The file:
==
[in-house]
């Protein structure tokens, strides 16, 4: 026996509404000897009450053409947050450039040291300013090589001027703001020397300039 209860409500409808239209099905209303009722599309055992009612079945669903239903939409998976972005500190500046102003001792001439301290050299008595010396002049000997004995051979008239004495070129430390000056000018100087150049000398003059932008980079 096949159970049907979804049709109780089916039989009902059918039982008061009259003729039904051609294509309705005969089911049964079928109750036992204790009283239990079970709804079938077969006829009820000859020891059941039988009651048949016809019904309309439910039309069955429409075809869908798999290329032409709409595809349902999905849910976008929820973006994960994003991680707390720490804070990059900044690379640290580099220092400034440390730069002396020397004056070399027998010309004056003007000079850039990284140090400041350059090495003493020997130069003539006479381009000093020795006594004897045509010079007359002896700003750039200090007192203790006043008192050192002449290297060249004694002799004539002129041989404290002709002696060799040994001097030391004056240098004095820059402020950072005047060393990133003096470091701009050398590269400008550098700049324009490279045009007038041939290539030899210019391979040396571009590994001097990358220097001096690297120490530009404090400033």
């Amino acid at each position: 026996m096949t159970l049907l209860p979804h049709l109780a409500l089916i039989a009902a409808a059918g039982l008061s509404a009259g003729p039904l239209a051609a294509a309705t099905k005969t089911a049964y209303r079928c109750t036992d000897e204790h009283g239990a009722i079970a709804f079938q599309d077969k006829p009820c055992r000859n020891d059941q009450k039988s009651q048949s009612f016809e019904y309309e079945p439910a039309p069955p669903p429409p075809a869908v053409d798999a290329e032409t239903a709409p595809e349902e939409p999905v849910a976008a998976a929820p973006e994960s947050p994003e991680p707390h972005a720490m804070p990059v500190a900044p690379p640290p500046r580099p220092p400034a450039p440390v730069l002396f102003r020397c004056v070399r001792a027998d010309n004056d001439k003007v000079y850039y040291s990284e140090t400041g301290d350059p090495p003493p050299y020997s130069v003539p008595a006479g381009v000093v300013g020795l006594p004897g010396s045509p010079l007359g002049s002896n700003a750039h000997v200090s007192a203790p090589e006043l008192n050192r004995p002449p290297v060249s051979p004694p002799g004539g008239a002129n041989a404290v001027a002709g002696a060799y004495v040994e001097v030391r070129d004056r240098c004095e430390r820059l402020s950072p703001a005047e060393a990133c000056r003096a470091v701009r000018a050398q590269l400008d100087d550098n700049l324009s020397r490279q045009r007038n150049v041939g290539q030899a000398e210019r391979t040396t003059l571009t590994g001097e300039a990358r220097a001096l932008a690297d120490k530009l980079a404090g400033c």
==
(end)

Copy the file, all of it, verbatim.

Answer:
[in-house]
């Protein structure tokens, strides 16, 4: 026996509404000897009450053409947050450039040291300013090589001027703001020397300039 209860409500409808239209099905209303009722599309055992009612079945669903239903939409998976972005500190500046102003001792001439301290050299008595010396002049000997004995051979008239004495070129430390000056000018100087150049000398003059932008980079 096949159970049907979804049709109780089916039989009902059918039982008061009259003729039904051609294509309705005969089911049964079928109750036992204790009283239990079970709804079938077969006829009820000859020891059941039988009651048949016809019904309309439910039309069955429409075809869908798999290329032409709409595809349902999905849910976008929820973006994960994003991680707390720490804070990059900044690379640290580099220092400034440390730069002396020397004056070399027998010309004056003007000079850039990284140090400041350059090495003493020997130069003539006479381009000093020795006594004897045509010079007359002896700003750039200090007192203790006043008192050192002449290297060249004694002799004539002129041989404290002709002696060799040994001097030391004056240098004095820059402020950072005047060393990133003096470091701009050398590269400008550098700049324009490279045009007038041939290539030899210019391979040396571009590994001097990358220097001096690297120490530009404090400033």
């Amino acid at each position: 026996m096949t159970l049907l209860p979804h049709l109780a409500l089916i039989a009902a409808a059918g039982l008061s509404a009259g003729p039904l239209a051609a294509a309705t099905k005969t089911a049964y209303r079928c109750t036992d000897e204790h009283g239990a009722i079970a709804f079938q599309d077969k006829p009820c055992r000859n020891d059941q009450k039988s009651q048949s009612f016809e019904y309309e079945p439910a039309p069955p669903p429409p075809a869908v053409d798999a290329e032409t239903a709409p595809e349902e939409p999905v849910a976008a998976a929820p973006e994960s947050p994003e991680p707390h972005a720490m804070p990059v500190a900044p690379p640290p500046r580099p220092p400034a450039p440390v730069l002396f102003r020397c004056v070399r001792a027998d010309n004056d001439k003007v000079y850039y040291s990284e140090t400041g301290d350059p090495p003493p050299y020997s130069v003539p008595a006479g381009v000093v300013g020795l006594p004897g010396s045509p010079l007359g002049s002896n700003a750039h000997v200090s007192a203790p090589e006043l008192n050192r004995p002449p290297v060249s051979p004694p002799g004539g008239a002129n041989a404290v001027a002709g002696a060799y004495v040994e001097v030391r070129d004056r240098c004095e430390r820059l402020s950072p703001a005047e060393a990133c000056r003096a470091v701009r000018a050398q590269l400008d100087d550098n700049l324009s020397r490279q045009r007038n150049v041939g290539q030899a000398e210019r391979t040396t003059l571009t590994g001097e300039a990358r220097a001096l932008a690297d120490k530009l980079a404090g400033c």